Home | About PM | Editorial board | Search | Ahead of print | Current Issue | Archives | Instructions | Subscribe | Advertise | Contact us |  Login 
Pharmacognosy Magazine
Search Article 
  
Advanced search 
 
ORIGINAL ARTICLE
Year : 2020  |  Volume : 16  |  Issue : 69  |  Page : 282-287

Charantin relieves pain by inhibiting pro-inflammatory cytokine induction


1 Research Division of Food Functionality, Korea Food Research Institute, Wanju-Gun, Jeollabuk-Do, Korea
2 Research Division of Food Functionality, Korea Food Research Institute, Wanju-Gun, Jeollabuk-Do; Department of Food Biotechnology, Korea University of Science and Technology, Daejeon, Korea

Correspondence Address:
Yun Tai Kim
Research Division of Food Functionality, Korea Food Research Institute, 245, Nongsaengmyeong-Ro, Iseo-Myeon, Wanju-Gun, Jeollabuk-Do 55365, Department of Food Biotechnology, Korea University of Science and Technology, 217, Gajeong-Ro, Yuseong-Gu, Daejeon 34113
Korea
Login to access the Email id

Source of Support: None, Conflict of Interest: None


DOI: 10.4103/pm.pm_348_19

Rights and Permissions

Background: The fruits of Momordica charantia, commonly known as bitter melon, have been used as a traditional medicine in several countries. Some studies have reported its pharmacological effects in various disorders. Objectives: Because there have been little reports on charantin's role as an analgesic, we evaluated its pain relief effect to determine if it could be a novel pain killer candidate. Materials and Methods: We established post-operative and neuropathic pain models, which represent acute and chronic pain, respectively. Mechanical withdrawal threshold assay and ultrasonic vocalization analysis were used as behavioral tests. Results: The administration of charantin reduced both the post-operative and neuropathic pain. The application of charantin did not make a difference in the activation of action potentials of dorsal root ganglion (DRG) neurons. However, charantin inhibited the induction of the pro-inflammatory cytokines interleukin IL-12 and IL-1β in DRG neurons. Conclusion: Our findings indicate that charantin seems to relieve pain by inhibiting the inflammatory process rather than by directly influencing the activity of neurons. We conclude that charantin, the commercially available extract from M. charantia, has great efficacy as a novel analgesic compound.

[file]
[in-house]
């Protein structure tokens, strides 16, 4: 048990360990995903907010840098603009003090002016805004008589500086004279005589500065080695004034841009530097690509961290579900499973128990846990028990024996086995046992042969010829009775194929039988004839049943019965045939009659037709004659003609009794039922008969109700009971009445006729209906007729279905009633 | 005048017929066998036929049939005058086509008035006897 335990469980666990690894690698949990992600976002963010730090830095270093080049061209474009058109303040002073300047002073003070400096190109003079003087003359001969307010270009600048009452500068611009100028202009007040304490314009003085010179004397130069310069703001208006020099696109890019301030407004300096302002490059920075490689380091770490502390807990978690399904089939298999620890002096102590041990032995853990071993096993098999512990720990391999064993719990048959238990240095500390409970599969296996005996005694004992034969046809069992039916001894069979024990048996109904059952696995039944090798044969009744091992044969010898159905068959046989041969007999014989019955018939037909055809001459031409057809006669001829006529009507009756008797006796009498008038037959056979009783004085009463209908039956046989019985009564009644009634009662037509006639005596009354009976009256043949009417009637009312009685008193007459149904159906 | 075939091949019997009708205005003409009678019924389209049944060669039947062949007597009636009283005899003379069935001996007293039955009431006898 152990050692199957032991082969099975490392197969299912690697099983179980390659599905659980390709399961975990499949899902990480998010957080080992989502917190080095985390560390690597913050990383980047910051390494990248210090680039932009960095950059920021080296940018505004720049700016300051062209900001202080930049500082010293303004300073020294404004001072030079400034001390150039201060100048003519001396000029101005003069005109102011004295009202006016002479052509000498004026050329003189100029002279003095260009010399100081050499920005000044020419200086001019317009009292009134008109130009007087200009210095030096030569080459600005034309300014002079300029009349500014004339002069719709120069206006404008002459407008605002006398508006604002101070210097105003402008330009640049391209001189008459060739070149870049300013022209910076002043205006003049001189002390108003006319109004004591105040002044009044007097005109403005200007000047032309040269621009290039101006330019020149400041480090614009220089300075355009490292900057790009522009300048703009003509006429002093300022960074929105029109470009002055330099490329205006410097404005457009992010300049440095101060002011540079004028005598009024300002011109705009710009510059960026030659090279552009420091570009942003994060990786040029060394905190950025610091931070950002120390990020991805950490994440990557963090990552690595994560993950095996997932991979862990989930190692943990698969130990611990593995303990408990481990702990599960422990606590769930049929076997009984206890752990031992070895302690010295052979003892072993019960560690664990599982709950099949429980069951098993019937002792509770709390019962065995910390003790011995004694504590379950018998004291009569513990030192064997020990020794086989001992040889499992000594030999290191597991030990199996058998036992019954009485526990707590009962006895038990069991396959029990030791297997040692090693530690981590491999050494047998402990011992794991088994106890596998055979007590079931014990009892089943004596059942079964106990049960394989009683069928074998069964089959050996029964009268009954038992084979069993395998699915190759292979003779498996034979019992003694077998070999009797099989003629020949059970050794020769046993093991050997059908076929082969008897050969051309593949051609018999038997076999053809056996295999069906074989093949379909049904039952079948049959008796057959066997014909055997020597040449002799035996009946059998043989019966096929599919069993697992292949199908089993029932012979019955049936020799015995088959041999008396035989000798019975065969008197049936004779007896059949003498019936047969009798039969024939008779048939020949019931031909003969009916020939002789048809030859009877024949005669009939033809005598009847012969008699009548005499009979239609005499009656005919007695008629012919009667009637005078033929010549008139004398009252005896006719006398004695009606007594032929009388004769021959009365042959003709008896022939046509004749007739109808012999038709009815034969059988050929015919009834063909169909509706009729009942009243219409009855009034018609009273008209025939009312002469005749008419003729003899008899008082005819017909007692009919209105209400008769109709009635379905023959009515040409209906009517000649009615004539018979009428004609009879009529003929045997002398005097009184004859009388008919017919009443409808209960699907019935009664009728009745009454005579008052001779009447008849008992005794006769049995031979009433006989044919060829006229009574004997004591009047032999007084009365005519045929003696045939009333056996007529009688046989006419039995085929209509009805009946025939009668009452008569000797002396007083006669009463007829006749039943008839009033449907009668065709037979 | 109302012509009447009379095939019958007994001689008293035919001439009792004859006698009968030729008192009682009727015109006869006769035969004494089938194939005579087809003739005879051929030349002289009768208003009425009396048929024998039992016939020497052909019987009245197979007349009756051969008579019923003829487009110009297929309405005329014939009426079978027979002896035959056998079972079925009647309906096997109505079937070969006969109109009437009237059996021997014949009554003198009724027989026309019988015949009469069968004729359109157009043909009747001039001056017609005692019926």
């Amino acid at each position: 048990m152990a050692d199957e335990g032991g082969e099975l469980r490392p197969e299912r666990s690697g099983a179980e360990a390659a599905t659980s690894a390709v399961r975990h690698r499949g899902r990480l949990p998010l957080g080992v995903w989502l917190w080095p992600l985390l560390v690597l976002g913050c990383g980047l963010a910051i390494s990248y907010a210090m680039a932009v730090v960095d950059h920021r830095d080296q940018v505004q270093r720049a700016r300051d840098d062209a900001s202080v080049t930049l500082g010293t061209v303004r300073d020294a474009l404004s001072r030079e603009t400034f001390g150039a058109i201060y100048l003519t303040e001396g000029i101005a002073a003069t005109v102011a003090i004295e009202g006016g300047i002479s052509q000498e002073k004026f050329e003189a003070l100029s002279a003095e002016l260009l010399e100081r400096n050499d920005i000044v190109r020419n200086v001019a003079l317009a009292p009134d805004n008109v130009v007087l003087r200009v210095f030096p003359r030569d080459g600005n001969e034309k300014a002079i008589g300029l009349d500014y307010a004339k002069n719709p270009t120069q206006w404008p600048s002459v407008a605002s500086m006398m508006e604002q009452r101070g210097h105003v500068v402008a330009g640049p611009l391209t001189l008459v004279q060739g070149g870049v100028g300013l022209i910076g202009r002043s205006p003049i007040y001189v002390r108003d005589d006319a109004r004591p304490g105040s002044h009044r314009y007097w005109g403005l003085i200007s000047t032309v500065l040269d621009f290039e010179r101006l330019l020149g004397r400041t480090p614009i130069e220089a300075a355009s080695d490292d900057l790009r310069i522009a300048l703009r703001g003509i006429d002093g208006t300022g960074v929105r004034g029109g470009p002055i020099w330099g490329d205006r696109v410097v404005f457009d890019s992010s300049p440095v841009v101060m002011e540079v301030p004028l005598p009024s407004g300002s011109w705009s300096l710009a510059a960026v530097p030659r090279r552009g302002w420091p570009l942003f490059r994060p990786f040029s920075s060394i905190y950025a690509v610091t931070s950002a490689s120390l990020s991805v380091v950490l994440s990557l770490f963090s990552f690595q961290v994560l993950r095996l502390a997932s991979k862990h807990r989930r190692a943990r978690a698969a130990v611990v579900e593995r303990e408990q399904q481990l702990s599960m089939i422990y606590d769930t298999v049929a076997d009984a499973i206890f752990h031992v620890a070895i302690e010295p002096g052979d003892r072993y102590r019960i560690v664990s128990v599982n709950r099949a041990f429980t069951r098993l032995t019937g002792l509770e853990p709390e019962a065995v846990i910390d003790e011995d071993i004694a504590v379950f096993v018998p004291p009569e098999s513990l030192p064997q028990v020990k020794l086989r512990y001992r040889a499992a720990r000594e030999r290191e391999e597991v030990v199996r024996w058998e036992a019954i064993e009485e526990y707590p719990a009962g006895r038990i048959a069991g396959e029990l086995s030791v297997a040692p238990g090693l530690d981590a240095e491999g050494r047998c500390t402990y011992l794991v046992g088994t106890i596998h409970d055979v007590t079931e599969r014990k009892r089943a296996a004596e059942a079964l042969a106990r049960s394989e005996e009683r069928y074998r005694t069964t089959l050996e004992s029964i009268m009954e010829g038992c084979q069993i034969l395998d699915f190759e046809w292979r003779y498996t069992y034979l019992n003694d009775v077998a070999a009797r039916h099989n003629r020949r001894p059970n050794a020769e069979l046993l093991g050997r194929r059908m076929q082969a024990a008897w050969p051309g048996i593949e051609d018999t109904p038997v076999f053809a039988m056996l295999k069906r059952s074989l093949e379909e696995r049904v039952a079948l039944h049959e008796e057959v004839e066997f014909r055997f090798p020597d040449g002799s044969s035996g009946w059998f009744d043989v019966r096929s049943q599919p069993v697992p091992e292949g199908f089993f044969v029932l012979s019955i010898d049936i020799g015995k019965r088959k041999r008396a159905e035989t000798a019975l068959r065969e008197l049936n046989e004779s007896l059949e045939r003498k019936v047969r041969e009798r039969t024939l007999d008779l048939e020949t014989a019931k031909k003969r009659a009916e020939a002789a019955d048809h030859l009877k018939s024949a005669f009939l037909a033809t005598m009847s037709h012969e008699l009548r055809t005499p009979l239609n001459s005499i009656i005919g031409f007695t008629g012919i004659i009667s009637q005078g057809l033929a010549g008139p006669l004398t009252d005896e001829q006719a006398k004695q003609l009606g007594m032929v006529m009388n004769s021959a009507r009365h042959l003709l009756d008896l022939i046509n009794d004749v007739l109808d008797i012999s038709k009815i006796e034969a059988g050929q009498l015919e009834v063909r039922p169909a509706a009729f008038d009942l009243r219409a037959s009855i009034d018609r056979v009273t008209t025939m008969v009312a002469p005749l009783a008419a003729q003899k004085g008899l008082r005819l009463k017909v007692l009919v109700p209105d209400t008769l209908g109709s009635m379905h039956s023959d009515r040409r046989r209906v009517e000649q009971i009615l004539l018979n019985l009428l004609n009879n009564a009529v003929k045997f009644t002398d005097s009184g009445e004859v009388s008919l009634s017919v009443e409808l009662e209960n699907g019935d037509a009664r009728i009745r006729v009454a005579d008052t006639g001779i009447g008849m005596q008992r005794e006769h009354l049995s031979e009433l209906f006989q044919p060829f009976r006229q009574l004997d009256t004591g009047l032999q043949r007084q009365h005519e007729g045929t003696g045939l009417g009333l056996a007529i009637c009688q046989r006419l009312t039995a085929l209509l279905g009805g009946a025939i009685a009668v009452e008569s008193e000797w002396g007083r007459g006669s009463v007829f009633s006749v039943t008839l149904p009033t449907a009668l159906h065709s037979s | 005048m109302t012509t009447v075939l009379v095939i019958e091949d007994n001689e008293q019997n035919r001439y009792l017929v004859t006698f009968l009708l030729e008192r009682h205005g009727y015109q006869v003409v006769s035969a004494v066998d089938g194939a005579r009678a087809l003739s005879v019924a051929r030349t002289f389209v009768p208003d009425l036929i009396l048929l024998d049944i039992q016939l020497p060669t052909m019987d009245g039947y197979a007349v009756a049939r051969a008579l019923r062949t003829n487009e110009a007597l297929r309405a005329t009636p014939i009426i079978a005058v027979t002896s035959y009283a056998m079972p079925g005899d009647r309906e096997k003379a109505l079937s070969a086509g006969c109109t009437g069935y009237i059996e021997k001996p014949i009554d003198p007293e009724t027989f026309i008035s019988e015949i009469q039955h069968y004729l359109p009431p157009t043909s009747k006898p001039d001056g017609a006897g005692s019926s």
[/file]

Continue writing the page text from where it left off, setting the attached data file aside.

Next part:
[FULL TEXT] [PDF]*
Print this article     Email this article
 Next article
 Previous article
 Table of Contents

 Similar in PUBMED
   Search Pubmed for
   Search in Google Scholar for
 Related articles
 Citation Manager
 Access Statistics
 Reader Comments
 Email Alert *
 Add to My List *
 * Requires registration (Free)
 

 Article Access Statistics
    Viewed98    
    Printed6    
    Emailed0    
    PDF Downloaded28    
    Comments [Add]    

Recommend this journal